By TIM FAULKNER/ecoRI News staff
PROVIDENCE — The city continues to struggle with its recycling efforts. Recycling rates in all neighborhoods, with the exception of the East Side, have leveled off, stalling efforts to achieve certain goals. Currently, the amount of recyclable material being diverted from the local waste stream is below the city's 25 percent goal.
Leo Perrotta, acting environmental coordinator for the Department of Public Works, said Providence's overall recycling rate has dipped into the teens. The city doesn't seem to be making headway despite stepped up ticketing and door-to-door canvassing in neighborhoods where there is frequent dumping of trash into recycling bins.
At a recent meeting of the city’s Sustainability Task Force, Perrotta said about 500 tickets are being issued monthly for contaminated recycling bins, up from the 30-40 a month before enforcement patrols increased in May.
A first offense results in a $50 fine, $100 for a second and up to $500 for subsequent tickets. The effectiveness of the tickets, Perrotta said, is diminished by the time it takes to mail the fines to the property owners. Although property owners are often not committing the violation, they are responsible for informing offending tenants.
In addition to inspecting recycling bins, the city may have to resort to inspecting trash before it is collected to ensure it doesn’t contain recycling, Perrotta said.
Contaminated loads of recycling cost the city $32 a ton, while sending loads of otherwise clean recycling to the landfill for burial.
Perrotta simply wants residents to throw plastic, glass and paper in the proper bin. “I’m just asking for the basics,” he said. Instead, he’s getting food scrap, yard waste and electronics. “If you can think of it, we’ve found it (in the recycling bin).”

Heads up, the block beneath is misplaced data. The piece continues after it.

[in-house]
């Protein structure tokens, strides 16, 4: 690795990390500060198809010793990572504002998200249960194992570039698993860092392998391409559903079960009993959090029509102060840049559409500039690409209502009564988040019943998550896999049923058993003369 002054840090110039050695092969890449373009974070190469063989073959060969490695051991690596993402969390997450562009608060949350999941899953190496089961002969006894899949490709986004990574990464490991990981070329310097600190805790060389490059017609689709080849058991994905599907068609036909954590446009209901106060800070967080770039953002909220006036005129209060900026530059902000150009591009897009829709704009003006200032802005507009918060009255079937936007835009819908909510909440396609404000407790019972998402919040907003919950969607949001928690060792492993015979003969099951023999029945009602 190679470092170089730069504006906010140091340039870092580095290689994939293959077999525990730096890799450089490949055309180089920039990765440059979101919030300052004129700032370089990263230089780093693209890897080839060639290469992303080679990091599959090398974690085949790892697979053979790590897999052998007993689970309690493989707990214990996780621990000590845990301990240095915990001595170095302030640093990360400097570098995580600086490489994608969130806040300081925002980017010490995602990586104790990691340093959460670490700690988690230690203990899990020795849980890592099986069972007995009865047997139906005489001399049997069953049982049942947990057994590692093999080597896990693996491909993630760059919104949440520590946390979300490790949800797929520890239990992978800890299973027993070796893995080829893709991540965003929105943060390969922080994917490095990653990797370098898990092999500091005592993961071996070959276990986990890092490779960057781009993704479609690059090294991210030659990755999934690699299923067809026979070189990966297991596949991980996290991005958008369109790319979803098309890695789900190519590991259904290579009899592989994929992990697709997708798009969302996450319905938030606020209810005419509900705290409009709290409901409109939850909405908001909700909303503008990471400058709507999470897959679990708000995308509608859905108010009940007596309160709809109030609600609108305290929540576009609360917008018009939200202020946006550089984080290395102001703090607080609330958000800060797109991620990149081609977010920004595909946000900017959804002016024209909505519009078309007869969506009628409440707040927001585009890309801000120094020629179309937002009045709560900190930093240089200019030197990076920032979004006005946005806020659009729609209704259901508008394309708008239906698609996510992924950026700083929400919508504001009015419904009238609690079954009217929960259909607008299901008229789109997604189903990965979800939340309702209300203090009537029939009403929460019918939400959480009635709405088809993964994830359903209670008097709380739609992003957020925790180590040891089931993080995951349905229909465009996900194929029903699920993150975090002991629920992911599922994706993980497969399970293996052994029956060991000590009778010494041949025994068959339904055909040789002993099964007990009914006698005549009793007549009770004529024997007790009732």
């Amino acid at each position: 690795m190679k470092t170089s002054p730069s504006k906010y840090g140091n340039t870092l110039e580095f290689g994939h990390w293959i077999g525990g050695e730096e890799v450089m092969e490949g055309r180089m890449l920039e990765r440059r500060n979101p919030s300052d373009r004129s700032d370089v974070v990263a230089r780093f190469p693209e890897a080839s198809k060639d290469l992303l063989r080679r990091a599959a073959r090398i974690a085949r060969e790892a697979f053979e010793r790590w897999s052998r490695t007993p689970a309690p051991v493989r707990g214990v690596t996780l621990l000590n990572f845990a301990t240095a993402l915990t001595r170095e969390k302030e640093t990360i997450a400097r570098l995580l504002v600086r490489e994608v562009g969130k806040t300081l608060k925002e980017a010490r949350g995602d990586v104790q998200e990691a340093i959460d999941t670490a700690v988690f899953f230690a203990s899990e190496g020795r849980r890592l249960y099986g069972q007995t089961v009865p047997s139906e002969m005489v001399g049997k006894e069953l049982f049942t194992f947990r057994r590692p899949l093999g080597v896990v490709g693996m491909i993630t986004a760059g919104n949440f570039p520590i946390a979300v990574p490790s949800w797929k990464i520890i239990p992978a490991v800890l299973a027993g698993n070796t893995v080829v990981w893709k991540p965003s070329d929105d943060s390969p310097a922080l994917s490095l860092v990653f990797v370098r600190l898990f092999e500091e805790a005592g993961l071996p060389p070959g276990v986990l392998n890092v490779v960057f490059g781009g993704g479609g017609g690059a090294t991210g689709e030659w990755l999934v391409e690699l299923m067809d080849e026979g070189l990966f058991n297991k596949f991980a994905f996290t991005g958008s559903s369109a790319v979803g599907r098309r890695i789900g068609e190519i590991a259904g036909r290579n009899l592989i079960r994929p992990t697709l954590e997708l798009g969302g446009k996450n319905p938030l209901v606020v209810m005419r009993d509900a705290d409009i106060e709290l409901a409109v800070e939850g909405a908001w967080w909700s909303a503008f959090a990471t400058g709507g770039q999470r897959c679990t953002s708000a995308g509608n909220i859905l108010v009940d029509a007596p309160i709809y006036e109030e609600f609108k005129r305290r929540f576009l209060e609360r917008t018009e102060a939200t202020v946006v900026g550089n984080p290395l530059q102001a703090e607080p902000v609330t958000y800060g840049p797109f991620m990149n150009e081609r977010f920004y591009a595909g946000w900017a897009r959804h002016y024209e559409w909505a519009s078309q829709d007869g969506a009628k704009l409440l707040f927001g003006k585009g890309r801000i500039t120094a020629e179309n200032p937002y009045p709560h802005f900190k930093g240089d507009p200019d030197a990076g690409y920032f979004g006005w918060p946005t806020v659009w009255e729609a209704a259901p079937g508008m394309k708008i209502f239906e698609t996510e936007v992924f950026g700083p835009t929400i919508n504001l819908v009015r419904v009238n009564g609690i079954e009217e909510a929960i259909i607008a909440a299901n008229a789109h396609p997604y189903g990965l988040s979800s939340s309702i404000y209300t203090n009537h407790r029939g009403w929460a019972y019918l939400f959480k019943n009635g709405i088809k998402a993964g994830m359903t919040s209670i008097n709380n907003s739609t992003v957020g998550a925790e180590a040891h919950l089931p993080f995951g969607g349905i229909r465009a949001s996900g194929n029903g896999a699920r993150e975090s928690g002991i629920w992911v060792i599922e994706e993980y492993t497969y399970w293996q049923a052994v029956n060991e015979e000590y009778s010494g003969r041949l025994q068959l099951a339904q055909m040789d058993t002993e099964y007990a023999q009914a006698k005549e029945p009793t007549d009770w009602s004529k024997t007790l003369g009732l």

The worst offenders are Thursday and Friday collection days in the Reservoir Triangle, West Side, South Side and Smith Hill neighborhoods. Perrota noted that many off-campus residences for Providence College students recently had high levels of contaminated recycling.
Perrotta characterized the problem neighborhoods as having transient populations, many non-English speaking residents and many non-owner occupied buildings. There also are complaints that the trash bin is too small. He said most residents are willing to adjust to the increased emphasis on recycling, but others are simply “against you,” he said. “Some people say, ’I’m not going to recycle at all. I’m going to put it all in the trash.’”
While Providence saw a significant jump early in its switch to larger recycling bins last year, the volume has dropped off in recent months, Perrotta said. The problem will likely persist until the entire state adopts a uniform recycling collection system, he said.
Sarah Kite, director of recycling services for the Rhode Island Resource Recovery Corporation, said the door-to-door canvassing has helped with the quality of recycling arriving at the Central Landfill in Johnston. Food and yard waste contamination is down, she said. “But it still has a ways to go.”